So it is education in mathematical thinking, in applying mathematical computation, in assessing whether an answer is reasonable, and in communicating the results that is essential. Teaching mathematics via workplace and everyday problems is an approach that can make mathematics more meaningful for all students. It is important, however, to go beyond the specific details of a task in order to teach mathematical ideas. While this approach is particularly crucial for those students intending to pursue careers in the mathematical sciences, it will also lead to deeper mathematical understanding for all students.
Clement, J. Translation difficulties in learning mathematics. American Mathematical Monthly , 88 , Harte, J. Consider a spherical cow: A course in environmental problem solving. J EAN E. Teaching a mathematics class in which few of the students have demonstrated success is a difficult assignment.
Many teachers avoid such assignments, when possible. On the one hand, high school mathematics teachers, like Bertrand Russell, might love mathematics and believe something like the following:.
Writing in Math Class? Math Writing Prompts and Assignments
Mathematics, rightly viewed, possesses not only truth, but supreme beauty—a beauty cold and austere, like that of sculpture, without appeal to any part of our weaker nature, without the gorgeous trappings of painting or music, yet sublimely pure, and capable of a stern perfection such as only the greatest art can show. Russell, , p. But, on the other hand, students may not have the luxury, in their circumstances, of appreciating this beauty.
Many of them may not see themselves as thinkers because contemplation would take them away from their primary. Instead, like Jamaica Kincaid, they may be asking:. What makes the world turn against me and all who look like me? I won nothing, I survey nothing, when I ask this question, the luxury of an answer that will fill volumes does not stretch out before me.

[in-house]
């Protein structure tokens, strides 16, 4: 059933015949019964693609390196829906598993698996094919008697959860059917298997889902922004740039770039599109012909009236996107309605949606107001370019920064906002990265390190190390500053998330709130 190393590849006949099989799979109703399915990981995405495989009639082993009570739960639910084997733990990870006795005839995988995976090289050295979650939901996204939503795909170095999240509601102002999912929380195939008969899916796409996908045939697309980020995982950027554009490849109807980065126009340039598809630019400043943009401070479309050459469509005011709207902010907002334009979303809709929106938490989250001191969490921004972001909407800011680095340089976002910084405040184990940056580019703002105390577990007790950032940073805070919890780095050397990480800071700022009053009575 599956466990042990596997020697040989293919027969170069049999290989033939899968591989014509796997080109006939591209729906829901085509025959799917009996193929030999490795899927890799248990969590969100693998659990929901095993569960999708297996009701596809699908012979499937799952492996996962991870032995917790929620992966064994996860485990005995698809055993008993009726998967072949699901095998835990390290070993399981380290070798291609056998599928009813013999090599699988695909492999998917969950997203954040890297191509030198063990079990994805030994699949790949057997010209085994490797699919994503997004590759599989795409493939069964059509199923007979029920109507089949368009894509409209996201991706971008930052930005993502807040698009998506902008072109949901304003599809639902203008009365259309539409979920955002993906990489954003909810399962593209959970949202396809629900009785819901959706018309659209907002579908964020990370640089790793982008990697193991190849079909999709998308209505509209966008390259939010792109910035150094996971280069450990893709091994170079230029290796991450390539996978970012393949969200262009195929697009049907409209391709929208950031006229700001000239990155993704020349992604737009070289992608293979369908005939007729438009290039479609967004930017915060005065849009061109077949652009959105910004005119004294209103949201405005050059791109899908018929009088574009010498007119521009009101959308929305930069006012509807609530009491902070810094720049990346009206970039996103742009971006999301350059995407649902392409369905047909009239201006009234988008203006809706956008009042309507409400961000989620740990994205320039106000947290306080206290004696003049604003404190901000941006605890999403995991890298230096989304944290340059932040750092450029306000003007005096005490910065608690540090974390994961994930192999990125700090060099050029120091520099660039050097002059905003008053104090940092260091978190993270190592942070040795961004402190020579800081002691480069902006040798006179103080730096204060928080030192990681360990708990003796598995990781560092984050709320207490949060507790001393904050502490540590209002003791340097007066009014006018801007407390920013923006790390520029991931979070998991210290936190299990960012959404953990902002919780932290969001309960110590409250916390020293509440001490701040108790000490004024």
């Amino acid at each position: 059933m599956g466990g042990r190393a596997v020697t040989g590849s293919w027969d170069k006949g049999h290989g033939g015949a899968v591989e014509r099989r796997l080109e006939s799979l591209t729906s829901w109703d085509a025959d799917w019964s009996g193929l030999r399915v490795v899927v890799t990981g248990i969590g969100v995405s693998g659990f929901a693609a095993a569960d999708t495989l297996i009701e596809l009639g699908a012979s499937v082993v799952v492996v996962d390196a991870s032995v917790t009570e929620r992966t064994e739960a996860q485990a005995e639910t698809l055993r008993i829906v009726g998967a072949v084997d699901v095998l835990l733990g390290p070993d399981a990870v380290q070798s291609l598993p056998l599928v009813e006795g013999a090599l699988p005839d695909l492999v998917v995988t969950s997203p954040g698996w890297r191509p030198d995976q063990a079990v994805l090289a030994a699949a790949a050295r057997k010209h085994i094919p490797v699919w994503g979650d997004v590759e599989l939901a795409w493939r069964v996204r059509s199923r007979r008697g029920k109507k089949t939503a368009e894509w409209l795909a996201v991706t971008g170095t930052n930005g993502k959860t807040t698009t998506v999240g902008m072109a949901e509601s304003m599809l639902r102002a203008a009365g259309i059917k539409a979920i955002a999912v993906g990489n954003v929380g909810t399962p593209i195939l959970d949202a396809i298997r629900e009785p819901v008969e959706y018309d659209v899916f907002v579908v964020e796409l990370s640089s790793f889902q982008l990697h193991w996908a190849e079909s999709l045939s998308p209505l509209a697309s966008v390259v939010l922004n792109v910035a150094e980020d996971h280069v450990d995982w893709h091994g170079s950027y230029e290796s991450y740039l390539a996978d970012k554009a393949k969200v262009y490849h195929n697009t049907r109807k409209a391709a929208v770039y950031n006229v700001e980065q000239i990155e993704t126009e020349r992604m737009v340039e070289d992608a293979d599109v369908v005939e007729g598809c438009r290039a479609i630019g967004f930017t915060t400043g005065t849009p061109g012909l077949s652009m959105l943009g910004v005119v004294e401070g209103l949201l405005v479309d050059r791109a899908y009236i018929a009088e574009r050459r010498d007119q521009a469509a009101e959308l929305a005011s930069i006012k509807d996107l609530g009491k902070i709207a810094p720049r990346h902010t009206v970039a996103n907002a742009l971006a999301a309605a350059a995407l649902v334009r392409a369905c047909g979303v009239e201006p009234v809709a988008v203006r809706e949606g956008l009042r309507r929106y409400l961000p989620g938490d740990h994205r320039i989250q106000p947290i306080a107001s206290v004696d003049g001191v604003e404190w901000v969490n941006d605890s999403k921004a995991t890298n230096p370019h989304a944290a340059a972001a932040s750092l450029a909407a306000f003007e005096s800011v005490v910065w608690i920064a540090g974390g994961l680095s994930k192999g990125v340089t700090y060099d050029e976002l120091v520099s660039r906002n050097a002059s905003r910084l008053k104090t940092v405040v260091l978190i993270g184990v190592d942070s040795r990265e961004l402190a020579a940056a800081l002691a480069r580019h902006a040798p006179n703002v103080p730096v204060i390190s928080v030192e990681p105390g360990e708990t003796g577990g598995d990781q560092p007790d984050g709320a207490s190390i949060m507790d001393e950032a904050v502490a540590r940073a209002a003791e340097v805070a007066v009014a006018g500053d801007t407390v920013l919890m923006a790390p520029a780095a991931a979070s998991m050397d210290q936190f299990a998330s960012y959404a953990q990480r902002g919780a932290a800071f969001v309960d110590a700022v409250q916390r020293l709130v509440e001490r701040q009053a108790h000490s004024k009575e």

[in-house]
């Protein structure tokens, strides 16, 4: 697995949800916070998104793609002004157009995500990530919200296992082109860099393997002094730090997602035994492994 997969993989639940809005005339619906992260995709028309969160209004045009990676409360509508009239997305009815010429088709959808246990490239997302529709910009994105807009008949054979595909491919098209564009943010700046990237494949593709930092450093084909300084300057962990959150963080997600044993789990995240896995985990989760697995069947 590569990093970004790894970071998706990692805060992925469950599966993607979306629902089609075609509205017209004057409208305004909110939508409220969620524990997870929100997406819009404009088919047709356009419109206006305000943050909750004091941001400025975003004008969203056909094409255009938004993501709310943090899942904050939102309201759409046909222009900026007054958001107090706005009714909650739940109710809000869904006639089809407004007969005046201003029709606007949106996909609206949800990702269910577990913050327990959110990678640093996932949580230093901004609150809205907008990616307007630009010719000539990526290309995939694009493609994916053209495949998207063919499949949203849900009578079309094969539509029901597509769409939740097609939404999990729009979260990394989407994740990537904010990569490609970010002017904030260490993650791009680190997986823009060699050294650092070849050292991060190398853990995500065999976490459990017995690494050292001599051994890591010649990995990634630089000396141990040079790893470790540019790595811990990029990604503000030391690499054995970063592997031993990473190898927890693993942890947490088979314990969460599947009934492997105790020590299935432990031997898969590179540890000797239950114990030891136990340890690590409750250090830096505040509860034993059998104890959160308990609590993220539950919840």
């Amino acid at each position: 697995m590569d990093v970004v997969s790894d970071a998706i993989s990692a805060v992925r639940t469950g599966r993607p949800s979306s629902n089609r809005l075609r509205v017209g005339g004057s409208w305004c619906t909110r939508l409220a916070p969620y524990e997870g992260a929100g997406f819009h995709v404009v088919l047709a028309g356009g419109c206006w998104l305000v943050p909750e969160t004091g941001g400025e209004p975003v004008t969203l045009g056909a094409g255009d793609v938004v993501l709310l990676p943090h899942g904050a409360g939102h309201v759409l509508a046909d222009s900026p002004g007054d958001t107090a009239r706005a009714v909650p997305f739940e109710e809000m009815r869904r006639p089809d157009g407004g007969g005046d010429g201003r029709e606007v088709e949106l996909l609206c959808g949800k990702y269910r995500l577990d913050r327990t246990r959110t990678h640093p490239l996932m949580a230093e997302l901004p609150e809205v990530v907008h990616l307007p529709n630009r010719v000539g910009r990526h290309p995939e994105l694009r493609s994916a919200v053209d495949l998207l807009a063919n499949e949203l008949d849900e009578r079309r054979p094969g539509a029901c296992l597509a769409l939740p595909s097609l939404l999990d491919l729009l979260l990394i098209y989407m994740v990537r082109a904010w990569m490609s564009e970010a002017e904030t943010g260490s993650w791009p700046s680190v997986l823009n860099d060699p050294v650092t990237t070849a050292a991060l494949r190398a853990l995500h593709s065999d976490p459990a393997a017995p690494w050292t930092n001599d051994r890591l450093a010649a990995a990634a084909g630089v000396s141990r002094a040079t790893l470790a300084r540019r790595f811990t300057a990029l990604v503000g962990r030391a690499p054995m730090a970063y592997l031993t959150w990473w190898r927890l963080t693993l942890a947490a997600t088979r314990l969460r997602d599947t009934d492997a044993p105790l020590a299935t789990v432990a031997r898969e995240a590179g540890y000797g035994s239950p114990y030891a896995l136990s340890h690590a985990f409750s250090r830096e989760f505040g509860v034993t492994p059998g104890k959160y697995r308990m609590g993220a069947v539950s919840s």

When I ask this question, my voice is filled with despair. Kincaid, , pp. During the and school years, we a high school teacher and a university teacher educator team taught a lower track Algebra I class for 10th through 12th grade students. For our students, mathematics had become a charged subject; it carried a heavy burden of negative experiences.
Many of our students were convinced that neither they nor their peers could be successful in mathematics. Few of our students did well in other academic subjects, and few were headed on to two- or four-year colleges. But the students differed in their affiliation with the high school.
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Some, called ''preppies" or "jocks" by others, were active participants in the school's activities. Others, "smokers" or "stoners," were rebelling to differing degrees against school and more broadly against society. There were strong tensions between members of these groups. Teaching in this setting gives added importance and urgency to the typical questions of curriculum and motivation common to most algebra classes. In our teaching, we explored questions such as the following:. As a result of thinking about these questions, in our teaching we wanted to avoid being in the position of exhorting students to appreciate the beauty or utility of algebra.
Our students were frankly skeptical of arguments based on. They saw few people in their community using algebra. We had also lost faith in the power of extrinsic rewards and punishments, like failing grades. Many of our students were skeptical of the power of the high school diploma to alter fundamentally their life circumstances. We wanted students to find the mathematical objects we were discussing in the world around them and thus learn to value the perspective that this mathematics might give them on their world.
To help us in this task, we found it useful to take what we call a "relationships between quantities" approach to school algebra. In this approach, the fundamental mathematical objects of study in school algebra are functions that can be represented by inputs and outputs listed in tables or sketched or plotted on graphs, as well as calculation procedures that can be written with algebraic symbols. In the light of previous experience, we must acknowledge the impossibility of determining, by direct measurement, most of the heights and distances we should like to know.